Kim Jong-un suspects citizens are mocking him, reportedly bans sarcasm

North Korea is not known as a place where open and honest expression is celebrated, so it likely comes as little surprise that another limitation on speech has reportedly been declared.

This time, the edict is said to be rooted in Kim Jong-un's fear that people in the nation are mocking him, notes the International Business Times.

As a remedy, he has reportedly banned sarcasm.

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Kim Jong Un flashes his computer skills for gathered North Korean officials. (KCNA/Reuters/Corbis)
SEOUL, SOUTH KOREA - DECEMBER 17: South Korean conservative protesters burn an effigy of North Korean leader Kim Jong-Un during an anti-North Korea protest marking the second anniversary of former North Korean leader Kim Jong Il's death on December 17, 2013 in Seoul, South Korea. The tension is heightened in South Korea since the report that North Korea has executed Jang Song-Thaek, Kim Jong Un's uncle on December 13, 2013. On December 17, 2013 North Korea also commemorates two years since the death of former leader Kim Jong-il. (Photo by Chung Sung-Jun/Getty Images)
SEOUL, SOUTH KOREA - DECEMBER 17: South Korean conservative protesters shout slogans during an anti-North Korea protest marking the second anniversary of former North Korean leader Kim Jong Il's death on December 17, 2013 in Seoul, South Korea. The tension is heightened in South Korea since the report that North Korea has executed Jang Song-Thaek, Kim Jong Un's uncle on December 13, 2013. On December 17, 2013 North Korea also commemorates two years since the death of former leader Kim Jong-il. (Photo by Chung Sung-Jun/Getty Images)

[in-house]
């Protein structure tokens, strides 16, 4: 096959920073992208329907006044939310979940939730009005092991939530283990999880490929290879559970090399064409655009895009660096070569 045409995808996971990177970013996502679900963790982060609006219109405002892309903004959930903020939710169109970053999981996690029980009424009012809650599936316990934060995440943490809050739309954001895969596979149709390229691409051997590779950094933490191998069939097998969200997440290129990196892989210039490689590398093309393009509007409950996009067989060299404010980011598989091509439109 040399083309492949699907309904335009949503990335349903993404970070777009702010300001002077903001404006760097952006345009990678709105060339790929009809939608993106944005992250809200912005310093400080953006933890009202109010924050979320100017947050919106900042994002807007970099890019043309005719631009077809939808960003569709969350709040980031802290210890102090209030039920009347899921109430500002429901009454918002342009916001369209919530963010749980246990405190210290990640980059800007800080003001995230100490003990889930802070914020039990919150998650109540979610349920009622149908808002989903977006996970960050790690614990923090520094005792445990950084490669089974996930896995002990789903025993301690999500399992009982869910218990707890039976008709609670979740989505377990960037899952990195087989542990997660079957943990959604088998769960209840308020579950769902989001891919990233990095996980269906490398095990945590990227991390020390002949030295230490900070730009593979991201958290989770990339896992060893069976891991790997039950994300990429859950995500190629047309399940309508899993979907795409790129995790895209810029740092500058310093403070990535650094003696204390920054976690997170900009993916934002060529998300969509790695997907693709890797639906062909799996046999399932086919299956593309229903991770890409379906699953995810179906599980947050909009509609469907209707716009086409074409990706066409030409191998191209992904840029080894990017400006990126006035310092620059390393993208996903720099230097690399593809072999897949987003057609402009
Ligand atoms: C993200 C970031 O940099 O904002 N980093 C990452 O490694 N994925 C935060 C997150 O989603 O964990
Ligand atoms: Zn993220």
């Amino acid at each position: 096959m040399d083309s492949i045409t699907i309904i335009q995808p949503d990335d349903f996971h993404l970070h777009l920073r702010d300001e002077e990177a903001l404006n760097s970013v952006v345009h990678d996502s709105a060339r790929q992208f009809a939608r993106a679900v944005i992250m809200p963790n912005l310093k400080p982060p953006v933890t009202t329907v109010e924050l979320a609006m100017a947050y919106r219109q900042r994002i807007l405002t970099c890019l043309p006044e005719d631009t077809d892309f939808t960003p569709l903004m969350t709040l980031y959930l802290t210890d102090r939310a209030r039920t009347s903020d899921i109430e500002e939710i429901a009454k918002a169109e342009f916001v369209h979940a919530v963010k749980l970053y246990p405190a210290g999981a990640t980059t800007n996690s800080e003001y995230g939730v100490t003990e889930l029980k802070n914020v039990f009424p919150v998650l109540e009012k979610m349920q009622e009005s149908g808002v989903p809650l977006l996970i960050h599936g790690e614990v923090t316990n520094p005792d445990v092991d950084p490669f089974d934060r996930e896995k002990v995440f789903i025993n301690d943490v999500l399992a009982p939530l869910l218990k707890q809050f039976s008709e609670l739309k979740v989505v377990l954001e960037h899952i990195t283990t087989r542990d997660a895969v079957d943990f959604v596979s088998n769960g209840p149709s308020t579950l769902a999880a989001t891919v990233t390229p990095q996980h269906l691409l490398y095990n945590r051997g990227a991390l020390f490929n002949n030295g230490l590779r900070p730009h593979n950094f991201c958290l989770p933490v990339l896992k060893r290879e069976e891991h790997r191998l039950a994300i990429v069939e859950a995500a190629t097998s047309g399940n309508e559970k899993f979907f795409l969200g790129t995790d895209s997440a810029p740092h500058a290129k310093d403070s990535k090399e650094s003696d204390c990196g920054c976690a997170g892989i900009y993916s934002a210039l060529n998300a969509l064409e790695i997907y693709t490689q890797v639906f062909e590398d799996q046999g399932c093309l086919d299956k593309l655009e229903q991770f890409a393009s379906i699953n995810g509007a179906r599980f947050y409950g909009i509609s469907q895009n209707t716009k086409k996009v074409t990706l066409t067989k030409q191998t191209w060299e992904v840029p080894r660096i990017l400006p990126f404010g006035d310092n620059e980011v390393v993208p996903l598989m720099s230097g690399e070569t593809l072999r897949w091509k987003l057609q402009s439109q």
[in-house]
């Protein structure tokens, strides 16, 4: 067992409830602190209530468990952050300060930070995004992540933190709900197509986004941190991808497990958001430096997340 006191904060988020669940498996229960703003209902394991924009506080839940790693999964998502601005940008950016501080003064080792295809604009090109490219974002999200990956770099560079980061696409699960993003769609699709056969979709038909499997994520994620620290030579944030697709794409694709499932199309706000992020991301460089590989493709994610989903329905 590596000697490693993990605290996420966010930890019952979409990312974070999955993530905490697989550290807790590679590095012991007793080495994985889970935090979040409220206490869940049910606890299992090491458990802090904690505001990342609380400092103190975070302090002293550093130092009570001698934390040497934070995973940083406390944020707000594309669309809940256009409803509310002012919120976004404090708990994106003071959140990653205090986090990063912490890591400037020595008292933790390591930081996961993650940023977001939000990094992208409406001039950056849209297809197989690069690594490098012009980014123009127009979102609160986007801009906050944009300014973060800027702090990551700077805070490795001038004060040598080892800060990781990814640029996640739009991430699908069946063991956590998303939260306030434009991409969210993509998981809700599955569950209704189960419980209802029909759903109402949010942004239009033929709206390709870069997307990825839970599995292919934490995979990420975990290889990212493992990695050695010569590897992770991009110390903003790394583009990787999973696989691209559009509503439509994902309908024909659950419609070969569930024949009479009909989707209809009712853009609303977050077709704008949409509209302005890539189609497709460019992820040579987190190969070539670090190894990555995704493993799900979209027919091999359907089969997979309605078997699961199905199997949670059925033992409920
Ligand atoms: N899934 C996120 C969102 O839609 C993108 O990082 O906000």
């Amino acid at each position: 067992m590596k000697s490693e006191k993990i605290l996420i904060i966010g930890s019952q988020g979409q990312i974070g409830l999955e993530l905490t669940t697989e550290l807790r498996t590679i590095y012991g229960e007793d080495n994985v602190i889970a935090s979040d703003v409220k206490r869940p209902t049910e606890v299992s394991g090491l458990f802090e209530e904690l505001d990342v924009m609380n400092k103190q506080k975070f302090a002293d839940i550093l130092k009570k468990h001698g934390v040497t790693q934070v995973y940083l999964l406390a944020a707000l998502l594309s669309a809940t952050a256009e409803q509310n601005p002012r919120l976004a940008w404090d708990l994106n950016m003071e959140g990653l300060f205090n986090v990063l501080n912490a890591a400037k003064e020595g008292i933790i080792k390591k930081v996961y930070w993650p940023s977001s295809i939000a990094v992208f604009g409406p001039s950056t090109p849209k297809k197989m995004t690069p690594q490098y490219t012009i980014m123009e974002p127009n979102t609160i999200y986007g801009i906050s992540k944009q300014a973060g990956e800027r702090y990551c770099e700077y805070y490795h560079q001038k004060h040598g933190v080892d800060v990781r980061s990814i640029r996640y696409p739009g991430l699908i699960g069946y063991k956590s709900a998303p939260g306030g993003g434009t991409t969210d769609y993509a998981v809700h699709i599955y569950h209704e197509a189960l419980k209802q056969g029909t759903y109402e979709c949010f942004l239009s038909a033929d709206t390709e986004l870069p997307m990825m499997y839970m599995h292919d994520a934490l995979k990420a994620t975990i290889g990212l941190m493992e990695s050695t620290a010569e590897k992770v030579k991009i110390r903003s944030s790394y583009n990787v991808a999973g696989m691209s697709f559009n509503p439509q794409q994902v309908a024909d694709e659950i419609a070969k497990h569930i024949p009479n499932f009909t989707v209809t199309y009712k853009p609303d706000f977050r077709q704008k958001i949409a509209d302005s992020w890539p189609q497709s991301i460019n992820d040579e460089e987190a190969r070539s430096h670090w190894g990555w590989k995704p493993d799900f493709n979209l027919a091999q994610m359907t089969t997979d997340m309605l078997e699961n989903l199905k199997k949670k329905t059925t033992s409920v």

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According to a source who discussed the matter with Radio Free Asia, officials organized local meetings and outlined the specifics of the restriction.

One phrase said to be outlawed is, "This is all America's fault," which is used to explain North Korean problems that clearly stem from within the Asian nation's government.

Officials also reportedly advised that people stop saying, "A fool who cannot see the outside world," a reference to the leader's isolationist ways.

As Radio Free Asia's source noted, "The main point of the lecture was 'Keep your mouths shut.'"

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